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Organic Script Analysis - Questions

Read the play at least once without thinking about analyzing it. Read it to see whether you like it, whether it resonates in you. Sometimes, one gets lucky, and you just intuitively understand a play. You may even enjoy reading it. You may want to read it again before you start to ask yourself questions about it.
Then, you begin to ask questions:
Do I like the play?
Do I understand what the play is about?
To know this, you should be able to find moments in the play, where something is said or done, that determine what you think the play is about? For instance, in Hamlet by Shakespeare, the play is normally interpreted as being about either, “to be or not to be”, or “something is rotten in the state of Denmark.” Perhaps, it could be about something else. Like what?
Who are the protagonists?
Why are they the protagonists?
Can a play be interpreted with different characters being the protagonists? Or, is there a clear structure that determines this for all readers?
Who are the antagonists? Why are they antagonists?
  • Determining this, leads to, and comes from, what you think the play is about?
To help understand the play, and its structure, more deeply, break it down into Acts and Scenes.
How many Acts are there?
  • Are the acts structured in any particular way?
For instance, Chekhov’s acts each take place in a different season of the year? Greek plays are in one act. Why? Shakespeare has five acts. Chekhov, Ibsen, etc., have four acts. Twentieth century plays had three acts in the first half of the century, and two acts from then on. Is this Organic, commercial?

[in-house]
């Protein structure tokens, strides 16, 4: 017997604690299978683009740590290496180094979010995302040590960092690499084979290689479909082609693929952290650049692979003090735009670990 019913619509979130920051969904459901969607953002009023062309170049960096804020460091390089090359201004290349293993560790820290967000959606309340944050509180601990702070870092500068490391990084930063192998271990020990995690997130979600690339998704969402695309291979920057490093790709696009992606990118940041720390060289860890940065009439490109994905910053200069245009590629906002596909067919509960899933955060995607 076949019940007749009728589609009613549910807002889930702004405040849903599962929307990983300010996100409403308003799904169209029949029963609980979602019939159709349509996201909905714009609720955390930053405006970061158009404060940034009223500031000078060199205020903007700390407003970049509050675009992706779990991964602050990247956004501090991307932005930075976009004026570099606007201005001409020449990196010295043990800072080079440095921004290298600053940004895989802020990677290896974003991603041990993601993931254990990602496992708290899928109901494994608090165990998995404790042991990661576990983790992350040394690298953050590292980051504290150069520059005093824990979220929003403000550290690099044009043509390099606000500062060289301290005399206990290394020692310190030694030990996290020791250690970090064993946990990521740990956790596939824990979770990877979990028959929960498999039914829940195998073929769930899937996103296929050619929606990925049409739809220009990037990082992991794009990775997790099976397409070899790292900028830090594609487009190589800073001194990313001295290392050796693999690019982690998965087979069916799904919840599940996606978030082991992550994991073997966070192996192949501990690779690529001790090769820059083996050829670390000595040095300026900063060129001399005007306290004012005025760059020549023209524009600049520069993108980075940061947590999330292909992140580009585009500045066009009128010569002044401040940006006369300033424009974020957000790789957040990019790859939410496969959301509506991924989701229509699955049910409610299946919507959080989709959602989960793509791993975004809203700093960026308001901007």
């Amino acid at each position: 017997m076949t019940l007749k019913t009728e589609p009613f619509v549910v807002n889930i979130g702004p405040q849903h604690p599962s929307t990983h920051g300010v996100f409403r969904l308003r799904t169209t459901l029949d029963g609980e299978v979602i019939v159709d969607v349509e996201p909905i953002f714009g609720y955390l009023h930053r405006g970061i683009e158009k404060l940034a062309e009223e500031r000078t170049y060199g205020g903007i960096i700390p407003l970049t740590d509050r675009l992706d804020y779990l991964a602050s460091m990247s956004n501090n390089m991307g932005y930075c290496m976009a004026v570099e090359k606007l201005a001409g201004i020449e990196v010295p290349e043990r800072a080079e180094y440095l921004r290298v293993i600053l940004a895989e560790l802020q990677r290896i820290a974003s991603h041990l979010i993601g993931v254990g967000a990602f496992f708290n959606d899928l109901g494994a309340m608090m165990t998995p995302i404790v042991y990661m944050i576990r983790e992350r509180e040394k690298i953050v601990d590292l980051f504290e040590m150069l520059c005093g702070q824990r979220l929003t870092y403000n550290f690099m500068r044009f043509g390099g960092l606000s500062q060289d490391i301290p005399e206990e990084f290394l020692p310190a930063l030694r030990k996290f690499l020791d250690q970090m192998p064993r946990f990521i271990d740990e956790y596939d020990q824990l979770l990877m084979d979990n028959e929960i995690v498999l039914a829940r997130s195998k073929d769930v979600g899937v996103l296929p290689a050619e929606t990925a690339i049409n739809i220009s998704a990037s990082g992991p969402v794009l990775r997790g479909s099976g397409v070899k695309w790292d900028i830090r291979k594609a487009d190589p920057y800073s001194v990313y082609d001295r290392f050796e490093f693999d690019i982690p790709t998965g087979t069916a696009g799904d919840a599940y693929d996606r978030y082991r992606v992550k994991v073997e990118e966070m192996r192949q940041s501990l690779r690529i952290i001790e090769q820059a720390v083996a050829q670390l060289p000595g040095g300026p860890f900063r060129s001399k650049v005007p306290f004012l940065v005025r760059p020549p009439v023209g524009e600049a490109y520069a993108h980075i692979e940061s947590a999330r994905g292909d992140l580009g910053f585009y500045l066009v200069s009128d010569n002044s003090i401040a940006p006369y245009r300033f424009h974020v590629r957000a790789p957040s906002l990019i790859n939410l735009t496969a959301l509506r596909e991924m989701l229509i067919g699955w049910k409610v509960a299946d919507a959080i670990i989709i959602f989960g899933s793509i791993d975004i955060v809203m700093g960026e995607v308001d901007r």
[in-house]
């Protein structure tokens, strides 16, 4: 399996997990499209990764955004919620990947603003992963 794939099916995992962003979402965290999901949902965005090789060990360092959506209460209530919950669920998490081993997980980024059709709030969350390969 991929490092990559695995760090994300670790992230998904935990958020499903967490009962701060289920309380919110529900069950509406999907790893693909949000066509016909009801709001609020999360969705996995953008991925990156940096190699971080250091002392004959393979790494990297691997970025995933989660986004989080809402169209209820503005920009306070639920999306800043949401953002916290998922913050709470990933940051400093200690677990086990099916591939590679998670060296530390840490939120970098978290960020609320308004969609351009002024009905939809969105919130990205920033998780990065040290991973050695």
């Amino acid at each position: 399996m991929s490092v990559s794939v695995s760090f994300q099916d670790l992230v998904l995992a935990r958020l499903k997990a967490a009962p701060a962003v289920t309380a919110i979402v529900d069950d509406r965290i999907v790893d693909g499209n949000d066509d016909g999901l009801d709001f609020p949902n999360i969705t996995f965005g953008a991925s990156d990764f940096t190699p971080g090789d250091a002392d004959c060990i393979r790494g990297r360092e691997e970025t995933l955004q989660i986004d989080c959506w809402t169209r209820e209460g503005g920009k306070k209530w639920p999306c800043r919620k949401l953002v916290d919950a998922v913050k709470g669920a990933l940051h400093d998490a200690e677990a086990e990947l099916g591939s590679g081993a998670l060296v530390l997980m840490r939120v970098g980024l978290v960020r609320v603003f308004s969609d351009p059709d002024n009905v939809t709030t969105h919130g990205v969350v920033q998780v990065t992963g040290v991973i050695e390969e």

Can the number of acts be changed without destroying the structure and meaning of the play?
As you begin to see the structure of plays, it helps you understand them. And understand how playwrights tell stories. For instance, I tend to analyze plays and structure the scenes like a film. I often have many more scenes than seem to be indicated by the playwright. This helps me understand what is going on in every moment of the play. I don’t know why I began to do this. But, with experience, I understand why I do it. However, I believe that it could be done in more than one way. In an organic creative process, there may be numerous possibilities that could all be true and applicable. There is not some mechanical idea of perfection. There are no absolute, linear realities that everyone must accept as the only right way to analyze. This doesn’t mean that anything goes. Some analyses are better than others. Because, they reveal more clearly what the playwright is trying to express. Unfortunately, playwrights do not always know best what they have written. Or, what they are trying to say.
Are all the characters essential to the story? Why?
  • If not, can they be cut? Why?
Is each scene you perceive in the play essential to the story? Why?
  • What happens in each scene? Why is it different from every other scene in the play?
  • If it isn’t, can it be cut? Why?
If you reorganize the number of scenes, or where they are, do you change the play?
  • Does it change the meaning? Is it better?
  • What are you saying by restructuring, that you believe illuminates what the play is about, for you?
John Strasberg Studios